Assessing Anger: What Does Anger Mean?

Assessing Anger: What Does Anger Mean?

Assessing anger is a mini blog series examining the meaning of anger, how to manage anger and how it can play out in relationships.

Part 1: The Meaning of Anger

Productive disagreements are good for all relationships, but if you struggle to get a point across, often feel defensive and angry, or cannot communicate well, it may mean that:

  1. You and your partner have not learned how to de-escalate fights
  2. There are unacknowledged power differences in the relationship
  3. There is an old hurt that hasn’t healed well
  4. You (or your partner) have a basic misconception about how to motivate each other to change
  5. The anger comes from another source and is a projection onto the partner

Constant anger does not necessarily mean that you are with the wrong person. It may mean that you have not yet figured out the meaning of the anger, whether it’s your own or your partner’s.

Also, anger is always a stand-in emotion. That means it makes us feel less vulnerable than the true, softer emotions underneath. If you have never expressed or inquired about those more tender feelings, such as sadness, fear or insecurity (to name a few), then you are not sharing the true meaning of the anger with one another.

You cannot expect to be angry all the time and have a good relationship simultaneously. It’s vital that you discover the meaning of the anger in order to solve the core issues and move forward.

Feeling Versus Expression

It is also important to differentiate between feeling angry and expressing the anger in an appropriate way, at the appropriate time, and with the appropriate words. Not every relationship can be improved, but when motivated, couples can learn to de-escalate fights, give structure to their discussions rather than spinning out into chaos and stop a negative cycle. Many couples who cannot seem to de-escalate anger on their own utilize the services of a couples counselor. Sometimes couples wait too long to get the help they need to resolve the issues that make them angry at each other. By the time they do seek help, there has been too much damage.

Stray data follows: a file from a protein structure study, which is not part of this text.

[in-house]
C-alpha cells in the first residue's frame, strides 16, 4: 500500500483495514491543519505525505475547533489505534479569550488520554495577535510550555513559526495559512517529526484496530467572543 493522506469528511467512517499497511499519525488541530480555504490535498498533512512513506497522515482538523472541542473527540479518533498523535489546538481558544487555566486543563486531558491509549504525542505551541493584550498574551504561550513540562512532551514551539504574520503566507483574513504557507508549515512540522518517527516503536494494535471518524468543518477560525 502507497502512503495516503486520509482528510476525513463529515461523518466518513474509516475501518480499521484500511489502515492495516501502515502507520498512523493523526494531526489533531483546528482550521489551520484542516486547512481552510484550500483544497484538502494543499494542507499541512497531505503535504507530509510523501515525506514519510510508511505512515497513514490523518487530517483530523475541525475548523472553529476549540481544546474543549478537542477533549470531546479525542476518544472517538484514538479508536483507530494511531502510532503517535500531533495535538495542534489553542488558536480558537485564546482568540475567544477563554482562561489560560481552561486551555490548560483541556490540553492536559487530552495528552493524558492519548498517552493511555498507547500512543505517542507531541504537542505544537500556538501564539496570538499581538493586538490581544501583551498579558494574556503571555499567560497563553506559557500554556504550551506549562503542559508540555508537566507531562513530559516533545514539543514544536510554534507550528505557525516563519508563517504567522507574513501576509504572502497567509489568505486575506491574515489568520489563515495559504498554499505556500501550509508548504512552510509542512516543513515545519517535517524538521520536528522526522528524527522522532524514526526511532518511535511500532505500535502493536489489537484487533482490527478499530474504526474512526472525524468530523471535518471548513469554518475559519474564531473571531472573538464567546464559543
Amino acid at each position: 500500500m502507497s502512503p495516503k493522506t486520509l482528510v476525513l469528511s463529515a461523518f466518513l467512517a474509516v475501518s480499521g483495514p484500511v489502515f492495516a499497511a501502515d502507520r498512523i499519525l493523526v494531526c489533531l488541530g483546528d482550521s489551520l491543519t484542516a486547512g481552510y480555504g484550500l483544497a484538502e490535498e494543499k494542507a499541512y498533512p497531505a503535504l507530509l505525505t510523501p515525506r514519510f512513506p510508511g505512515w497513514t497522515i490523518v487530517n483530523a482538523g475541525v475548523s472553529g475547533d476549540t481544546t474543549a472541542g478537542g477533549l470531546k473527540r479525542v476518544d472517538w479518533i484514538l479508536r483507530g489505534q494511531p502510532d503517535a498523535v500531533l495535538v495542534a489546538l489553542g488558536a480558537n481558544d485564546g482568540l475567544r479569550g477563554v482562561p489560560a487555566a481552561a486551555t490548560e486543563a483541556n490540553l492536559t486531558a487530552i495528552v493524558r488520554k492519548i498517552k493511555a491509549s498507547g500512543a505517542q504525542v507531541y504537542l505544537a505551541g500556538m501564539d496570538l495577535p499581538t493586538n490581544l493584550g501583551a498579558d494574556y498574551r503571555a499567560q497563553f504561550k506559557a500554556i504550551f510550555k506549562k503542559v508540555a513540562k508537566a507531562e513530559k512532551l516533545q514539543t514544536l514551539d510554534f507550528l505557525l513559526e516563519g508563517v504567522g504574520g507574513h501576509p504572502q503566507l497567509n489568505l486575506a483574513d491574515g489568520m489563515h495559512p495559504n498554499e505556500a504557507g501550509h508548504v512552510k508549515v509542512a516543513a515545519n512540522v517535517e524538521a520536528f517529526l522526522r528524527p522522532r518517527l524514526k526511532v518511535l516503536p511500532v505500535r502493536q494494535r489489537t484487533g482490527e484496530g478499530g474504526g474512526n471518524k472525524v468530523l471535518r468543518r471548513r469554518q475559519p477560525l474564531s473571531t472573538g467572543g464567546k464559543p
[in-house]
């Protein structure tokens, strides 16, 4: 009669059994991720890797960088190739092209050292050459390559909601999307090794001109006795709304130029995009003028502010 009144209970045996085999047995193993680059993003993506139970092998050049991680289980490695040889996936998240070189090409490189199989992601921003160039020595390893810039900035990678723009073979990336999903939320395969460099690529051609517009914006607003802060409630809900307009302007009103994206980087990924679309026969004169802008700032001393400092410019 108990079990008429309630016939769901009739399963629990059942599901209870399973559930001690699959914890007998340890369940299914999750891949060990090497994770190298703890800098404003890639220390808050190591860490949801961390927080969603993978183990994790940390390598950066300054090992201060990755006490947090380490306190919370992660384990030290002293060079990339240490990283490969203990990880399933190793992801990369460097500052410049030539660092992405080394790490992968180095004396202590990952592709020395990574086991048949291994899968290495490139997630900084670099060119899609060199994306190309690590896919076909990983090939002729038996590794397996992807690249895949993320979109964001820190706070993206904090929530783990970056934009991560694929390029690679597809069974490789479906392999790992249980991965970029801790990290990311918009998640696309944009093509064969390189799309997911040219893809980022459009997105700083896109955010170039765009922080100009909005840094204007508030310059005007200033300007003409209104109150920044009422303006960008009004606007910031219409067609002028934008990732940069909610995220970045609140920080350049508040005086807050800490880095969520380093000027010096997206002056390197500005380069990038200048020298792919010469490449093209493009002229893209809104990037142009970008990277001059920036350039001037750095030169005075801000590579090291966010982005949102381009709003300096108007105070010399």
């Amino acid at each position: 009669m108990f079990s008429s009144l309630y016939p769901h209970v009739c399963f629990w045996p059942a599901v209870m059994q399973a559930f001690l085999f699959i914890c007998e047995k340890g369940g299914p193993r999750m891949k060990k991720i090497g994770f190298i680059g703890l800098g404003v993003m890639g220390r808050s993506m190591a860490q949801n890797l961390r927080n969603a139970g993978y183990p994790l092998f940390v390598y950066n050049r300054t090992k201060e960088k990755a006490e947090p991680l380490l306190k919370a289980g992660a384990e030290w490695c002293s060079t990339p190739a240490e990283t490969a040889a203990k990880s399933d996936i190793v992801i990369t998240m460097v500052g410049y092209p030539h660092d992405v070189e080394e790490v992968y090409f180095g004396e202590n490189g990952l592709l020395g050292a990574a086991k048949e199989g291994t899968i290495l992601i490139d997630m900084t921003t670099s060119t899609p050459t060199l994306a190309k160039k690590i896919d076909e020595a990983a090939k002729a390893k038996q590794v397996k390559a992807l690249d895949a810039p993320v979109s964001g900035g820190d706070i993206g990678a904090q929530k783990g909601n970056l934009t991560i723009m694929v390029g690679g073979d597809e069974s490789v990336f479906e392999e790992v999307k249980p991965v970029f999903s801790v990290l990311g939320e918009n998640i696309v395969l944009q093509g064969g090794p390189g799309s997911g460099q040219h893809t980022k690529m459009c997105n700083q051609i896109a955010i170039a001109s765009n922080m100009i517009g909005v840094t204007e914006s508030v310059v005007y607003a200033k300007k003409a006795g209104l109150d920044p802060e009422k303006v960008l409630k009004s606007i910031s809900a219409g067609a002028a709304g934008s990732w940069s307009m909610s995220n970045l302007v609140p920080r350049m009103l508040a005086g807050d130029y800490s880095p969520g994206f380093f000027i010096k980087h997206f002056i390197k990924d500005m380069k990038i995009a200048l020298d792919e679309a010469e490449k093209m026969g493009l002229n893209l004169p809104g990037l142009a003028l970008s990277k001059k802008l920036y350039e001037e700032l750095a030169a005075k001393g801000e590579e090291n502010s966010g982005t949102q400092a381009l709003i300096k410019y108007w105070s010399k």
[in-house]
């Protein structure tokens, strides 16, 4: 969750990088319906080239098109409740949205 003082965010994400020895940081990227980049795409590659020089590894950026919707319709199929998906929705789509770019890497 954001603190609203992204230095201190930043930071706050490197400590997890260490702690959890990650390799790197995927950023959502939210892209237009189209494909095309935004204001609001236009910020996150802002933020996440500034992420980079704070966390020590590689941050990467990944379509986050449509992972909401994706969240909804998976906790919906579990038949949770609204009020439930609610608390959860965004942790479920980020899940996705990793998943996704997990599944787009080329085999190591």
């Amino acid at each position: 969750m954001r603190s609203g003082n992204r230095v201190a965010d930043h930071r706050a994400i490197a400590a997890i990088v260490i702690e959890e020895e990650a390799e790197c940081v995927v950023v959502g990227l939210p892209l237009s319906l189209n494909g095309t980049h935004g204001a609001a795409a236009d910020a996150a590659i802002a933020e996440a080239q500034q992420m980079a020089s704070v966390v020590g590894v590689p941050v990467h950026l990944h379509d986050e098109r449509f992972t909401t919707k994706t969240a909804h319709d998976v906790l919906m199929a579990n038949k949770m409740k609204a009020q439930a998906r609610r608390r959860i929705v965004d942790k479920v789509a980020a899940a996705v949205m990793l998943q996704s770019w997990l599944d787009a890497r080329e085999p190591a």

It is possible to have a successful relationship without resulting to anger, violence, bullying or manipulation, but many of us make up our responses as we go along and we’re not always graceful about it.

If you are in a relationship today, chances are that you are wrestling with these questions:

  • How do you influence another person without resorting to bullying or verbal violence?
  • How do you make decisions jointly when each partner wants something completely different?
  • What does compromise mean and how does it work?
  • Is equality possible in all areas of the life of a couple?

It Takes Three to Tango

It is possible to acknowledge that between two partners, there is a third entity: the relationship. What is good for the relationship sometimes differs from what an individual perceives as being good for them.

When partners take the time to figure out answers to these and related questions, many relationships do succeed, even after periods of difficulty. So, think about the meaning of your anger. Perhaps you’ll figure out constructive ways to deal with it and other emotions.

Stay tuned or sign up for our newsletter to learn more on this topic. In the meantime, you can also read this post about what question to ask yourself if you struggle with anger.

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